It always seemed like a long shot Angelos would actually bring reporters into the B&O Warehouse and “show you the financials of the Orioles,” given that the only teams who publicize such information are those required to do so because they are publicly owned, such as the Atlanta Braves and Toronto Blue Jays of Major League Baseball and the Green Bay Packers of the National Football League. But that only adds to the strangeness of Angelos himself, unprompted, presenting it as a possibility.
He did so at a time when there’s particular interest in how the organization is operating beyond his family’s legal battle. The team’s lease with the Maryland Stadium Authority is set to expire at the end of the year, though the Orioles have until Wednesday to exercise a one-time option to extend the agreement by five years. Since first declaring in September 2019 that the Orioles will play in Baltimore “as long as Fort McHenry is standing watch over the Inner Harbor,” he’s reiterated that point on several occasions, including after Louis Angelos’ inciting lawsuit that referenced the possibility his brother could move the team. But the team has yet to formally commit, while the neighboring Ravens agreed this month to a new 15-year lease with five years remaining on their previous one.
Coming off a season in which the Orioles unexpectedly finished as the best American League team to miss the postseason, Elias suggested there would be a “significant” increase in payroll. Baltimore’s projected opening day figure is nearly 50% above last year’s mark but remains the second lowest in the majors, according to Cot’s Baseball Contracts. Of the league’s 30 teams, nine have had a larger increase since the start of last season than Baltimore’s $21 million, with two of them also in the AL East. Pressed about the Orioles’ payroll in December, Elias suggested the team was “over its means” in recent years; Baltimore ranked in the upper half of the league in opening day payroll all but one season from 2012 to 2018 and was the AL’s winningest team across those first five years.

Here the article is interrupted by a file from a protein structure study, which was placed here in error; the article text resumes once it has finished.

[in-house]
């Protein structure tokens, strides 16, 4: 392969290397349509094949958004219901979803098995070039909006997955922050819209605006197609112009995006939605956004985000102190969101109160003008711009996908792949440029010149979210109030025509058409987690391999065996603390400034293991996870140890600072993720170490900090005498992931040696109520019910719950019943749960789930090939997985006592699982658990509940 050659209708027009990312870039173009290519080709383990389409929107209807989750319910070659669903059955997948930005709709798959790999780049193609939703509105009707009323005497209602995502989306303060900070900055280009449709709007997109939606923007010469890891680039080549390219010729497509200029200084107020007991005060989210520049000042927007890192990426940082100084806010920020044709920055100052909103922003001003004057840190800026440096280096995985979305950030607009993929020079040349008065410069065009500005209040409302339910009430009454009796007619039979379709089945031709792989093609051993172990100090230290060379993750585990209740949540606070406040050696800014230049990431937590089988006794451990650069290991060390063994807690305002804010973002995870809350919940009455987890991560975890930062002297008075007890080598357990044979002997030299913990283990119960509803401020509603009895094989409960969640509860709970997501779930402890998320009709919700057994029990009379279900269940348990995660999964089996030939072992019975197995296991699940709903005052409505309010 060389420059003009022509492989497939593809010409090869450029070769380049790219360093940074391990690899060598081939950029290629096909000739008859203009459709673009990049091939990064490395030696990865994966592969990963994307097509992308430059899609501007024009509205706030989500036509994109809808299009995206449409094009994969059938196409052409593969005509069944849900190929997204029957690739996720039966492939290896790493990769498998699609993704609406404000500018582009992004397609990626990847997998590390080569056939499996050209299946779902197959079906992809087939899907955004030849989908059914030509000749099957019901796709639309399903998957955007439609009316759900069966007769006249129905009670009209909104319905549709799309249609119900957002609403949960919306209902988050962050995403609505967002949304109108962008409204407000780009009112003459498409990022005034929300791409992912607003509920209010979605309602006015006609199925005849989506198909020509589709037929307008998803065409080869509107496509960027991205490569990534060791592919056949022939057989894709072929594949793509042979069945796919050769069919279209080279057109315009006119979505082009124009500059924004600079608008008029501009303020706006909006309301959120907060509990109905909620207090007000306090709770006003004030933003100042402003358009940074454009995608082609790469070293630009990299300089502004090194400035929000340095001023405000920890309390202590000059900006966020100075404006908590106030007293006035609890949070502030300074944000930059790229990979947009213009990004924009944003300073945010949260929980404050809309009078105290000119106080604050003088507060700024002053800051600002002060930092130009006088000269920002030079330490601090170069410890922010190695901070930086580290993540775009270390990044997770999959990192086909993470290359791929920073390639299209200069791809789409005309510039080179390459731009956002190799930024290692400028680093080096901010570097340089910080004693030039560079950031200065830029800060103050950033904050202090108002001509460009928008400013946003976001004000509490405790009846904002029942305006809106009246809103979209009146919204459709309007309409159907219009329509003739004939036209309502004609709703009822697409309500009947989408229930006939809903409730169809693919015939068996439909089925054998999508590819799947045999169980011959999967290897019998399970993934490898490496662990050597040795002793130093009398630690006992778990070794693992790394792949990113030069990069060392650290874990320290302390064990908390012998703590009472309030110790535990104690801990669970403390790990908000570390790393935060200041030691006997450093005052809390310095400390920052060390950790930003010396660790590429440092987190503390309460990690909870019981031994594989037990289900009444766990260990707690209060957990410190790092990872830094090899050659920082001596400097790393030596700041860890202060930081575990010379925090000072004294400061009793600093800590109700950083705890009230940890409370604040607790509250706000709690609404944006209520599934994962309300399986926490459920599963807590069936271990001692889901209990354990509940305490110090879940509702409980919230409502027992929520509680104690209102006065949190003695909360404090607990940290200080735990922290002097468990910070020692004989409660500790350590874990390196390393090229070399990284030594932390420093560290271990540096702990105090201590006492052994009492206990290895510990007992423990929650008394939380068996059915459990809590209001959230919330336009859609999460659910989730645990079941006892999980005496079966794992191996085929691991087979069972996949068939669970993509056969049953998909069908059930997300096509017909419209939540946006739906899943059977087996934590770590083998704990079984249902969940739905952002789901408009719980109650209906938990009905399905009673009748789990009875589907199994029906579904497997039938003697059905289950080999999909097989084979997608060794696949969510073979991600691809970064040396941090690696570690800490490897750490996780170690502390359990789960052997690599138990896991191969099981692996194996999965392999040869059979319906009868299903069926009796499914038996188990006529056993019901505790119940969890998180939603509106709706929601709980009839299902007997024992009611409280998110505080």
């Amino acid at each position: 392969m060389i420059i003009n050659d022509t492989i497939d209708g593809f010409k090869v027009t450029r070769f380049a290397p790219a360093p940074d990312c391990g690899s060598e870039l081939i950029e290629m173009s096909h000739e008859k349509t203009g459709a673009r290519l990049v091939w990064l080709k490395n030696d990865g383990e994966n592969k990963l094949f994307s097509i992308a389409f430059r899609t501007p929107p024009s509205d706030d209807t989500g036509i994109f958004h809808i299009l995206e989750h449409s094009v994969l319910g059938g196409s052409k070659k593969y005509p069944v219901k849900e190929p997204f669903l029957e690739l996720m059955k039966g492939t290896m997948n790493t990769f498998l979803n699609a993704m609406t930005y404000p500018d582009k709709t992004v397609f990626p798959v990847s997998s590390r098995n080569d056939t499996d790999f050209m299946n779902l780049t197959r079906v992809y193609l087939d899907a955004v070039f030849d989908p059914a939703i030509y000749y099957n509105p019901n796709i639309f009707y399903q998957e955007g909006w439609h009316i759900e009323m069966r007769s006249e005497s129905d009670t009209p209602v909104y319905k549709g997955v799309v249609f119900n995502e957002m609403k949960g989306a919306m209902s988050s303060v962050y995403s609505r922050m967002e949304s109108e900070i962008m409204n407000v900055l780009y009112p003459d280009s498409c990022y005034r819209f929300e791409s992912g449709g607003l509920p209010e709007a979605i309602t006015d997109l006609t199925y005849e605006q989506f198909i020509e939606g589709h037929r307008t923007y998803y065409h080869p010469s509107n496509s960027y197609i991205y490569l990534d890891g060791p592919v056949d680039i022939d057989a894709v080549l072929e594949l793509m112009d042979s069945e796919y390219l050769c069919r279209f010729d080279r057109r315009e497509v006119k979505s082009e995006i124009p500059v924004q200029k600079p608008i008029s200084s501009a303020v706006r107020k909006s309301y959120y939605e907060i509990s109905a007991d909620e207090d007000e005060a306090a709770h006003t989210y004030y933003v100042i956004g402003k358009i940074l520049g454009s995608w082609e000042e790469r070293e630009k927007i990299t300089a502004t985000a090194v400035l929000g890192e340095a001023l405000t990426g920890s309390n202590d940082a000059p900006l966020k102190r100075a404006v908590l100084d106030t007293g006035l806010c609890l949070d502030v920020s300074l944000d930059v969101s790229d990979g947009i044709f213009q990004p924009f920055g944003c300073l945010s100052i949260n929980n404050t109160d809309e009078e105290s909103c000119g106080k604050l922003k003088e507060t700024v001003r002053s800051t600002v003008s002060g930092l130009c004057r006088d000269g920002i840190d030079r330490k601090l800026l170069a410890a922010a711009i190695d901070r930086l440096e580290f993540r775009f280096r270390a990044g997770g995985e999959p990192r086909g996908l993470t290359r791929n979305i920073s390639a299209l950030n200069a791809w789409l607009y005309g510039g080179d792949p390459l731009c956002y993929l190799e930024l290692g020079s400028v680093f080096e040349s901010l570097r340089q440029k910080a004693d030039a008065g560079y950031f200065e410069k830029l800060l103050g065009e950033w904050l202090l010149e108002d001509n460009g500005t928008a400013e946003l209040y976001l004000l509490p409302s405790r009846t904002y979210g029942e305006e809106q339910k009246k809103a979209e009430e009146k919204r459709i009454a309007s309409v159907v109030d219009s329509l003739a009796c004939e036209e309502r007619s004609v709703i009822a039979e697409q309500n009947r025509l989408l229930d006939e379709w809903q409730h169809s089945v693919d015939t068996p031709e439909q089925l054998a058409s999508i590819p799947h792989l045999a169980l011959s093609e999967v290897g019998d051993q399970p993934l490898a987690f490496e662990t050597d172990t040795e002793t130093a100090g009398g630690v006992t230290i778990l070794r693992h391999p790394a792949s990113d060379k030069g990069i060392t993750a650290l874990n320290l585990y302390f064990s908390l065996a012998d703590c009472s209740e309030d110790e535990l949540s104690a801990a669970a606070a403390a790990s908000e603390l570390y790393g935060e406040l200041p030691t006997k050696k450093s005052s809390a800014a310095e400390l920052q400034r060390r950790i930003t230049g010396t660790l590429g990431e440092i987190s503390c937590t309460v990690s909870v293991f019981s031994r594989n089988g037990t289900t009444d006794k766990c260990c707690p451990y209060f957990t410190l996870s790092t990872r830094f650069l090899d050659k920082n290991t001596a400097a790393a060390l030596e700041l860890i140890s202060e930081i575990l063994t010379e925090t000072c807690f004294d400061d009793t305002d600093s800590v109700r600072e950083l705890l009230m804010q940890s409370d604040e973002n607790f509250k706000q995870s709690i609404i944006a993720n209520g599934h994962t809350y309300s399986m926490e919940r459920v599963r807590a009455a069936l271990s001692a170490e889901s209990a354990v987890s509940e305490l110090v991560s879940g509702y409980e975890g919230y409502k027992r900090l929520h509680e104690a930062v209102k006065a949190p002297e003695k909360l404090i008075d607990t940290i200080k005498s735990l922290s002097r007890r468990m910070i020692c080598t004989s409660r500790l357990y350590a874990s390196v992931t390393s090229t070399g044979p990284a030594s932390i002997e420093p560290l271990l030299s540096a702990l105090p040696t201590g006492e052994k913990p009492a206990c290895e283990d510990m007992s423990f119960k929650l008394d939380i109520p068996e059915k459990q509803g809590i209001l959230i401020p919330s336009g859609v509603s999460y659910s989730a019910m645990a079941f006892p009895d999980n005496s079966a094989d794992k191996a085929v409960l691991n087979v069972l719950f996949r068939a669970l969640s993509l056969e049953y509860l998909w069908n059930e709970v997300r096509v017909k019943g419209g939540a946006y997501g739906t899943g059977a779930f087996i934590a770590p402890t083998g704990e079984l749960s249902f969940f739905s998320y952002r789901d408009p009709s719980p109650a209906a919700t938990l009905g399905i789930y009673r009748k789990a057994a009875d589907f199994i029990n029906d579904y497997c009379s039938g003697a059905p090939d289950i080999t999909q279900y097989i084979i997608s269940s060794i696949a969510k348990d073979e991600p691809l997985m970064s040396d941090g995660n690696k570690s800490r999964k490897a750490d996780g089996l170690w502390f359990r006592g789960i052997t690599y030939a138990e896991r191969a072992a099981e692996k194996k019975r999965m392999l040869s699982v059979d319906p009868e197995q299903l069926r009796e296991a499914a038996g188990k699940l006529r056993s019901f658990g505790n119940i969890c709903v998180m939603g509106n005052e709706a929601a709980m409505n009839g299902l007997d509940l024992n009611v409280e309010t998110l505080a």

A look at the club’s financial reports might show the veracity of that claim and how much flexibility the team has to add to this year’s projection of about $65 million, nearly $100 million below 2017′s season-opening count. It might also provide insights into the contract lengths for Elias and manager Brandon Hyde; the team’s plans for the $600 million in public funds it would receive from the state to upgrade Camden Yards by agreeing to a long-term lease; and the ongoing dispute between the Orioles and the Washington Nationals over the co-owned Mid-Atlantic Sports Network, of which John Angelos is also the CEO.
Providing that information would be the actual definition of “transparent,” a word that Angelos didn’t deploy to Baltimore media for the first time last week. In November 2018, when he and Louis introduced Elias as the Orioles’ general manager, the brothers were asked whether the news conference was a sign they would have increased visibility with fans and media going forward.
“I characterize this forum as ‘transparent,’” John Angelos said. “I look at this as a conversation that we’re all having. Obviously, it’s occasioned by the very exciting happening of our bringing in Mike to be the new GM of the O’s, so that’s a great reason to sit down and have a conversation, but does that mean that we’ll be more available? We live here. We grew up here. We spent our whole lives here. We’re not going anywhere, so we’ll be available, yes.”
Maybe next week.